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232 Litterer, Joseph A., The Analysis of Organizations, New York: John Wiley and Sons, Inc., 1965. Littleton, A. C, Structure of Accounting Theory, American Accounting Association, 1953. , and Yamey, B. S. (Eds.)., Studies in the History of Accounting , Homewood, Illinois: Richard D. Irwin, Inc., 1956. MacNeal, Kenneth, Truth in Accounting , Philadelphia: University of Pennsylvania Press, 1939. McFarland, Walter B., Concepts for Management Accounting, New York: National Association of Accountants, 196 6. McGregor, Douglas, The Human Side of Enterprise , New York: McGraw-Hill Book Co., 1960. McKinsey, James 0., Managerial Accounting, 2 Vols., New York: Ronlad Press Co., 1924. McRae, T. W. , The Impact of Computers on Accounting, New York: John Wiley and Sons, Inc., 1964. Malcolm, Donald G., and Rowe, Alan J. (Eds.), Management Control Systems, New York: John Wiley and Sons, Inc., 1962. March, James G., and Simon, Herbert A., Organizations, New York: John Wiley and Sons, Inc., 1958. Mattessich, Richard, Accounting and Analytical Methods, Homewood, Illinois: Richard D. Irwin, Inc., 1964. Mautz, R. K., and Sharaf, Hussein A., The Philosophy of Auditing, American Accounting Association, 1961. May, George Oliver, Twenty-Five Years of Accounting Responsibility: 1911-1936, ed. Bishop Carelton Hunt, New York: American Institute Publishing Co., 1936. Moore, Carl L., and Jaedicke, Robert K. , Managerial Accounting, 2nd Ed., Cincinnati, Ohio, South-Western Publishing Co., 1967. Morell, R. W. , Managerial Decision-Making: A Logical Approach, Milwaukee, Wisconsin: Bruce Publishing Co., 1960.

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233 Morris, Charles, Signs^ Language and Behavior, New York: George Braziller, 1955. Morris, William T., Management Science in Action, Eomewood, Illinois: Richard D. Irv;in, Inc., 1963. Mucklow, Walter, Cemetery Accounts, New York: Airierican Institute Publishing Co., 1935. , Land Accounts, New York: American Institute Publishing Co., 1935. , Lumber Accounts, New York: American Institute Publishing Co., 1936. , Real Estate Accounts, New York: Ronald Press Co., 1924. Mullahy, Patrick, Oedipus^ Myth^ and Complex, New York: Hermitage Press, Inc., 194 8. Mundel, Marvin E. , A Conceptual Framework for the Management Sciences, New York: McGraw-Hill Book Co., 1967. Munsterberg, Hugo, Psychology and Industrial Efficiency , Boston: Houghton Mifflin and Co., 1913. Neuner, John J.W., Cost Accounting: Principles and Practice, 3rd Ed., Homev;ood, Illinois: Richard D. Irwin, Inc., 1950. Neuschel, Richard F., Management by System, 2nd Ed., McGraw-Hill Book Co., 1960. Odiorne, George S., Management by Objectives: A System, of Managerial Leadership , New York: Pitman Publishing Corp. , 1965 . Owens, Richard N. , Introduction to Business Policy, Homewood, Illinois: Richard D. Irwin, Inc., 1954. Partridge, Eric, Origins: The Encyclopedia of Words, New York: Macmillan Co., 1959. Paton, William Andrew, Accounting Theory with Special Reference to the Corporate Enterprise , New York: Ronald Press Co., 1922.

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234 Prince, Thomas R. , Extension of the Boundaries of Accounting Theory, Cincinnati, Ohio: South-Western Publishing Co. , 1963 . Rappaport, Alfred (Ed.), Information for Decision Making: Quantitative and Behavioral Dimensions , Englewood Cliffs, New Jersey: Prentice-Hall, Inc., 1970. Ray, J.C. (Ed.), Independent Auditing Standards: A Book of Readings, New York: Holt, Rinehart and Winston, Inc., 1964. Rigby, Paul H. , Conceptual Foundations of Business Research, New York: John Wiley and Sons, Inc., 1965. Roucek, Joseph (Ed.), The Study of Foreign Languages, New York: Philosophical Library, 1968. Roy, Robert H., The Administrative Process, Baltimore: The Johns Hopkins Press, 1958. , and MacNeil, James H., Horizons for a Profession: The Common Body of Knowledge for CPAs, New York: American Institute of Certified Public Accountants, 1967. Sackman, Harold, Computers, Systems Science, and Evolving Society, New York: John Wiley and Sons, Inc., 1967. Schiff, Michael, and Benninger, Lawrence J., Cost Accounting , 2nd Ed., New York: Ronald Press Co., 1963. Schutte, William M. , and Steinberg, Erwin R. , Com^muni cation in Business and Industry, New York: Holt, Rinehart and Winston, Inc., 1960. Scott, .DR, . The Cultural Significance of Accounts , Columbia, Missouri: Lucas Brothers Publishers, undated. Shannon, Claude E., The Mathematical Theory of Communication, Urbana, Illinois: University of Illinois Press, 1949. Silvoso, Joseph A., and Bauer, Royal D.M. , Auditing, 2nd Ed., Cincinnati, Ohio: South-VJes tern Publishing Co., 1965. Simon, Herbert A,, Administrative Behavior , New York: Macmillan Co., 1947.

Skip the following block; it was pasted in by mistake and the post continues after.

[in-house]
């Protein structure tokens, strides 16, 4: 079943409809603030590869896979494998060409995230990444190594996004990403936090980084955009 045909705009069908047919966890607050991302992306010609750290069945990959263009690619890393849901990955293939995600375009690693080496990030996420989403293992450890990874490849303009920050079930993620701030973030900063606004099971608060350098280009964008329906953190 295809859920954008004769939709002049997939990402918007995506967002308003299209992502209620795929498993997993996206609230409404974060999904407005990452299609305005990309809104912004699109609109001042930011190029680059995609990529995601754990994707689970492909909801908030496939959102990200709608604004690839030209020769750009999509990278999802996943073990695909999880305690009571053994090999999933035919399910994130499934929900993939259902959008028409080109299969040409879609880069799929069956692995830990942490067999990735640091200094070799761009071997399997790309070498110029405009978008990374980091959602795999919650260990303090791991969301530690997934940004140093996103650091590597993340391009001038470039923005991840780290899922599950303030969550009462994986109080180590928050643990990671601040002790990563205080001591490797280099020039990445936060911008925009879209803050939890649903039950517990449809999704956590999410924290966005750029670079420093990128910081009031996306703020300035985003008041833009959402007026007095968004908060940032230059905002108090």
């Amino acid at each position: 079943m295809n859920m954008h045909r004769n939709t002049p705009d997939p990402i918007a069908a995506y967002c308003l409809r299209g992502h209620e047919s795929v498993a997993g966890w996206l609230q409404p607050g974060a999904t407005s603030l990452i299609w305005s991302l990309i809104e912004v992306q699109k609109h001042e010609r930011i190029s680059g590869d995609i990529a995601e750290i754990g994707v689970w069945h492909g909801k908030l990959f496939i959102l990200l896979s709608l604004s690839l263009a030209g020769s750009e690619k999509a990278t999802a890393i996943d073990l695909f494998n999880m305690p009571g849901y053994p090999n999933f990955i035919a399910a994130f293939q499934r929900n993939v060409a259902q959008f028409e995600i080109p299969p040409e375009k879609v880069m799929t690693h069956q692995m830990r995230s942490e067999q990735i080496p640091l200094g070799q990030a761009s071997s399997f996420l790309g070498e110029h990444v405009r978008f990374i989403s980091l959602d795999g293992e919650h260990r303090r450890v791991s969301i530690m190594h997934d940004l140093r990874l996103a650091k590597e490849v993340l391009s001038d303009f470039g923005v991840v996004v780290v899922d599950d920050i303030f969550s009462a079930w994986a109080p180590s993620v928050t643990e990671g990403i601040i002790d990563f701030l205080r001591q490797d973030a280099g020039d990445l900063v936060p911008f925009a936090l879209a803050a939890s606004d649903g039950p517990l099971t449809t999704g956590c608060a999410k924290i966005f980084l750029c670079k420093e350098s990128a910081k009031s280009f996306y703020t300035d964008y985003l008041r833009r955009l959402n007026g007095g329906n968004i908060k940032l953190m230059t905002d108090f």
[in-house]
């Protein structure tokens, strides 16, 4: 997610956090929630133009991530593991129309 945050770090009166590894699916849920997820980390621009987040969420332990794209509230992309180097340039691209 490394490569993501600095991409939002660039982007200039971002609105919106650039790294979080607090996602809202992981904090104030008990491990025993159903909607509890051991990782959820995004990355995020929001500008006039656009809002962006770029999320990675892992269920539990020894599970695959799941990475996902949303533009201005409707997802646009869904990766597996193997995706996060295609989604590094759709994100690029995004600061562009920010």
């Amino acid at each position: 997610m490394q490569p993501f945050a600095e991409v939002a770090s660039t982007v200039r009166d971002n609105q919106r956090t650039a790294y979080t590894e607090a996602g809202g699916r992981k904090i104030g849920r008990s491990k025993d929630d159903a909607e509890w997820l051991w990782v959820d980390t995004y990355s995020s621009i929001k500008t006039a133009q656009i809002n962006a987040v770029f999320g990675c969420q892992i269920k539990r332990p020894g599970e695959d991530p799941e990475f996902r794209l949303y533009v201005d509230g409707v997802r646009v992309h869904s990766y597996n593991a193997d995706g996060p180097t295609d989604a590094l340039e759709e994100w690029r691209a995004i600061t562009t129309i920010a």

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235 , The New Science of Decision Making, New York: ^Harper and Brothers, Publishers, 19 60 . , The Shave of Automation fov Men and Management , ^New York: Harper and Row, Publishers, 1965. Smith, Richard L. , Management Through Accounting , Englewood Cliffs, New Jersey: Prentice-Hall, Inc., 1962. Sollenberger, Harold M., Ma^ov Changes Caused hy the Implementation of a Management Information System, Research Monograph^ Number 4, New York: National Association of Accountants, 1968. Sprague, C.E. , The Philosophy of Accounts, 5th Ed., New York: Ronald Press Co., 1922. Stacey, Nicholas A.H., English Accountancy: A Study in Social and Economic History: 1800-1954, London: Gee and Co. , Ltd. , 1954 . Stedry, Andrew C, Budget Control and Cost Behavior, Englewood Cliffs, New Jersey: Prentice-Hall, Inc., 1960. Stettler, Howard F., Systems Based Independent Audits, Englewood Cliffs, New Jersey: Prentice-Hall, Inc., 1967. Stuvel, G., Systems of Social Accounts, Oxford: Clarendon Press, 1965. Sullivan, Harry Stack, Conceptions of Modern Psychiatry, Washington: William Alanson V7hite Psychiatric Foundation, 1947 . , The Interpersonal Theory of Psychiatry , ed. Helen Swick Perry and Mary Ladd Gawel, New York: W. W. Norton and Co., 1953. Summer, Charles E. , Jr., and O'Connell, Jeremiah J., The Managerial Mind, Horaewood, Illinois: Richard D. Irwin; Inc. , 196 4 . Suojanen, Waino W. , The Dynamics of Management , Nev; York: Holt, Rinehart and Winston, Inc., 1966. Taylor, Frederick Winslow, Shop Management , Nev; York: Harper and Brothers, Publishers, 1919.